Accurate spelling can be quite a challenge when you are learning to write, and this can often persists for many people into adulthood.
It is hardly surprising that this is so. The English language has developed over centuries, and has been influenced by a plethora of other languages and cultures. This has given us a rich and wonderful language which is spoken all over the world.
The development of the English language has also produced complex and multi-layered spelling rules and patterns, so it is hardly surprising that many children find it difficult. For instance, the sound 'ow' (as in row) can be spelt in many different ways: oa, ow, o-e and oe. To add to the confusion, the letters 'oe' can also be used to represent the sound oo, as well as that in 'shoe'. Children are taught spelling patterns but it can be a real challenge to apply them accurately, especially while you are also trying to think about the content, grammar and punctuation of your writing!
Spelling is only one aspect of writing
Children need to be encouraged to write freely and imaginatively.
Writing is a form of expression. One of our children used to spend hours writing while sitting under a tree in our garden. At school he was learning to spell and use punctuation but his home writing book was an expression of his ideas and imagination, with less regard to the accuracy of them both.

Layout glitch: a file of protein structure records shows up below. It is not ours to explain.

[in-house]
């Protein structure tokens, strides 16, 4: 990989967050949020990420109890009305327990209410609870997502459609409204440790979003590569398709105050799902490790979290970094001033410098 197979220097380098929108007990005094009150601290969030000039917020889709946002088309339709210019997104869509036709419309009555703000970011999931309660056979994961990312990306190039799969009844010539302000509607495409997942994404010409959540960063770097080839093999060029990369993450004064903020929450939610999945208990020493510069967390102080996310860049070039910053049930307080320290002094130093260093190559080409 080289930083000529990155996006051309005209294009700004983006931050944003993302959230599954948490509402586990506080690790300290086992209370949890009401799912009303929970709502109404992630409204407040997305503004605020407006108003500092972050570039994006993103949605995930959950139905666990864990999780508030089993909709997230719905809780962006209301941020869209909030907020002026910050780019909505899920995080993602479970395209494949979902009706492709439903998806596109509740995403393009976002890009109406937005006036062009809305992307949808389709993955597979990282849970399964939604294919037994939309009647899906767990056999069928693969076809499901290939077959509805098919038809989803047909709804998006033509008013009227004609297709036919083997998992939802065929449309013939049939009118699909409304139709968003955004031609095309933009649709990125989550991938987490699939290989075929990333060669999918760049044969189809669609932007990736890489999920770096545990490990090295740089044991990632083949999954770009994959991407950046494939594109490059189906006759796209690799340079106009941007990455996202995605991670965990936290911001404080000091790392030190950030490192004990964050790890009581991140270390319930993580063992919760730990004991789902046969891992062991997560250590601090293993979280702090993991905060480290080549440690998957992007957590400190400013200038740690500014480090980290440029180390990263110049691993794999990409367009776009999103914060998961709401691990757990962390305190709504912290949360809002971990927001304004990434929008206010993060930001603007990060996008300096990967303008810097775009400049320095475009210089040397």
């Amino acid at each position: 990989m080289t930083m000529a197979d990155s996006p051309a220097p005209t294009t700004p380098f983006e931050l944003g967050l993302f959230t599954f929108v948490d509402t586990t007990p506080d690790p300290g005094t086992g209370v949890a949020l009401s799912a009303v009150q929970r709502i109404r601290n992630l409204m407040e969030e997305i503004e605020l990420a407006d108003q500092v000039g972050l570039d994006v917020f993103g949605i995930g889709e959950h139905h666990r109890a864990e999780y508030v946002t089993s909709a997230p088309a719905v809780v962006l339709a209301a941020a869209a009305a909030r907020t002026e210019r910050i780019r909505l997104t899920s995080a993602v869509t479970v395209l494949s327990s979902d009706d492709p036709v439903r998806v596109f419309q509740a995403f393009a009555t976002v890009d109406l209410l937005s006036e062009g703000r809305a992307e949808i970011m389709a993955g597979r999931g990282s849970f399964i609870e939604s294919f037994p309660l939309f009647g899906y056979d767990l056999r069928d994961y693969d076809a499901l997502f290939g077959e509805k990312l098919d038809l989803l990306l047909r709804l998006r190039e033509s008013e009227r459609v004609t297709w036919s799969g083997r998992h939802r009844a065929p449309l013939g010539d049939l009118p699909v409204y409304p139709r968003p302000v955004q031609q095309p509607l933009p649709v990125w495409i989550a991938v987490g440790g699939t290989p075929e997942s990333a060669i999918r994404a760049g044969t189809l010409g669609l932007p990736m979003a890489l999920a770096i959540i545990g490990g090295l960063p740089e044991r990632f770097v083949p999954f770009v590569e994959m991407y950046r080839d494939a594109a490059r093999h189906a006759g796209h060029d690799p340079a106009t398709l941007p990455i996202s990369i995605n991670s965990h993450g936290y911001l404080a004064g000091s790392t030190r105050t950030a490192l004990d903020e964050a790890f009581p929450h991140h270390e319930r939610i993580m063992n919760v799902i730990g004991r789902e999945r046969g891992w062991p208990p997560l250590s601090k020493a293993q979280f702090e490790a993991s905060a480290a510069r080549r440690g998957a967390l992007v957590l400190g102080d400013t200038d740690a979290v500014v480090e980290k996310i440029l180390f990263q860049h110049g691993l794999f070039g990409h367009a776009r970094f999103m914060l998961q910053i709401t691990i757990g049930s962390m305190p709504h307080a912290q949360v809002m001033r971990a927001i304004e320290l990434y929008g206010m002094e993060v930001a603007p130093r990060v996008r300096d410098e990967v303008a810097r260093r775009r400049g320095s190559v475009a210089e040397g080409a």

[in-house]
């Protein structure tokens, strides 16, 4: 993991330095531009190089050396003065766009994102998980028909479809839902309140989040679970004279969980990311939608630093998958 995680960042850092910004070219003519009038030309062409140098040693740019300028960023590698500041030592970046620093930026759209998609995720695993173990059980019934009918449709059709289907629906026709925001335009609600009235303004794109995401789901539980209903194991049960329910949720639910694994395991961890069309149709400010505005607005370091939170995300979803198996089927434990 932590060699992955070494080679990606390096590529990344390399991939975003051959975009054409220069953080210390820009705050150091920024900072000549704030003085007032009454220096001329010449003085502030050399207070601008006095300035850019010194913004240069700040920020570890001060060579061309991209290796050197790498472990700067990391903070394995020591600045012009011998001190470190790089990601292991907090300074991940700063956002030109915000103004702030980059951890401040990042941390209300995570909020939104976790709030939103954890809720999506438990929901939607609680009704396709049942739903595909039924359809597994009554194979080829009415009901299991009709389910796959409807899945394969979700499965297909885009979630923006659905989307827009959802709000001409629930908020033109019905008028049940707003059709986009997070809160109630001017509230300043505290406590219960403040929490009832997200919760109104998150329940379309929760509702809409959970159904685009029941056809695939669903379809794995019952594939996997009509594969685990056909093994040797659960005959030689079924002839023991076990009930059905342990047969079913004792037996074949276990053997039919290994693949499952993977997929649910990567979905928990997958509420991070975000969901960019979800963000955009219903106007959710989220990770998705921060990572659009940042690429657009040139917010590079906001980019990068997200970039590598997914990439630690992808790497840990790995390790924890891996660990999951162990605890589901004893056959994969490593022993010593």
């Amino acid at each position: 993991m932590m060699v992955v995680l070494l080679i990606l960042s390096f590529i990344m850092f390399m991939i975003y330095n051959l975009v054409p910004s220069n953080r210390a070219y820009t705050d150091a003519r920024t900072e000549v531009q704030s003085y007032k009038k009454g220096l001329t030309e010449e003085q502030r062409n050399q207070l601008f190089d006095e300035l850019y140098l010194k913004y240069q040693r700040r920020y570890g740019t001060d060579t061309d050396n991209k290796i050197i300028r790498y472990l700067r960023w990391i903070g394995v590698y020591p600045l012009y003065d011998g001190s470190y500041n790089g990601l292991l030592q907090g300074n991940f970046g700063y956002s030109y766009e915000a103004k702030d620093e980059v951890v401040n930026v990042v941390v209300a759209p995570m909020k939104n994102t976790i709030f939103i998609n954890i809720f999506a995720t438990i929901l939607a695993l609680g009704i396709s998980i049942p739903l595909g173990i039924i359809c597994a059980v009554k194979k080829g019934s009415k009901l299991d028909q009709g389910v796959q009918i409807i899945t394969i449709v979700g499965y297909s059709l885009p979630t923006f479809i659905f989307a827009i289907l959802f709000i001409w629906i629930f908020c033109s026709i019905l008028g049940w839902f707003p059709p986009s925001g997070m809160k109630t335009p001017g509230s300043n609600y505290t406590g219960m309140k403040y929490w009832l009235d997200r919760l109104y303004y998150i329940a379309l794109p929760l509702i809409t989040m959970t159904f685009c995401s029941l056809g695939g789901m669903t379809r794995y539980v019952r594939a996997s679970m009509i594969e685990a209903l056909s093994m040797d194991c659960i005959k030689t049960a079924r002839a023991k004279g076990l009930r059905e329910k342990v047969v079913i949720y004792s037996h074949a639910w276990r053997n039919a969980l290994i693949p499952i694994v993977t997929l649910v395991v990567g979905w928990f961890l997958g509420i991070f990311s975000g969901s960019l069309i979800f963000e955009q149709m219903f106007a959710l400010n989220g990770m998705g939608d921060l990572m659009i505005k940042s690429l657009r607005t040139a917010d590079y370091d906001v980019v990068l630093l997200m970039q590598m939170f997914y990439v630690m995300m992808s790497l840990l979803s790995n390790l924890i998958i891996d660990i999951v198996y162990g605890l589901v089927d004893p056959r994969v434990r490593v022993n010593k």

Today he is an excellent writer, and I often reflect that this free writing was an important part of this. We encourage children with spoken language but do not constantly correct them as they begin to talk. Gradually they learn to express themselves with great clarity: I think this is the same for writing, and spelling is part of this.
How to help your child
- Read with, and to, your child as much as possible. Through reading, children will be absorbing the patterns and rules of spelling.
- If your child becomes worried about weekly spelling tests, reassure them that they can only do their best (do this all the time for everything and use it with your friends too!) and remind them that spelling in only a small part of writing.
- Encourage them to write freely to express themselves, write about things that interest them and things they want to communicate.
- Use mnemonics to help them (eg: SAID = snails and insects dance, BECAUSE = big elephants can always understand small elephants)
- Draw pictures to aid their memory (eg: OLD = draw a picture of an old face for the o and make l into a walking stick)
- Use colours to practise spelling to make it fun and visual. A wipeable whiteboard is great for learning spellings as they can quickly adjust mistakes, which encourages confidence.
- When learning groups of spelling, encourage them to use the method of 'Look, Say, Cover, Write, Check', rather than just copying them. They will learn them more effectively.
- Explain to them how complex English is – they love this and it really encourages them to persevere.
- Provide an age-appropriate dictionary and thesaurus to encourage independence.
- Talk to them about spell-checks and auto-correct to help them be aware of technology to support spelling.
Sue and Maryanne x
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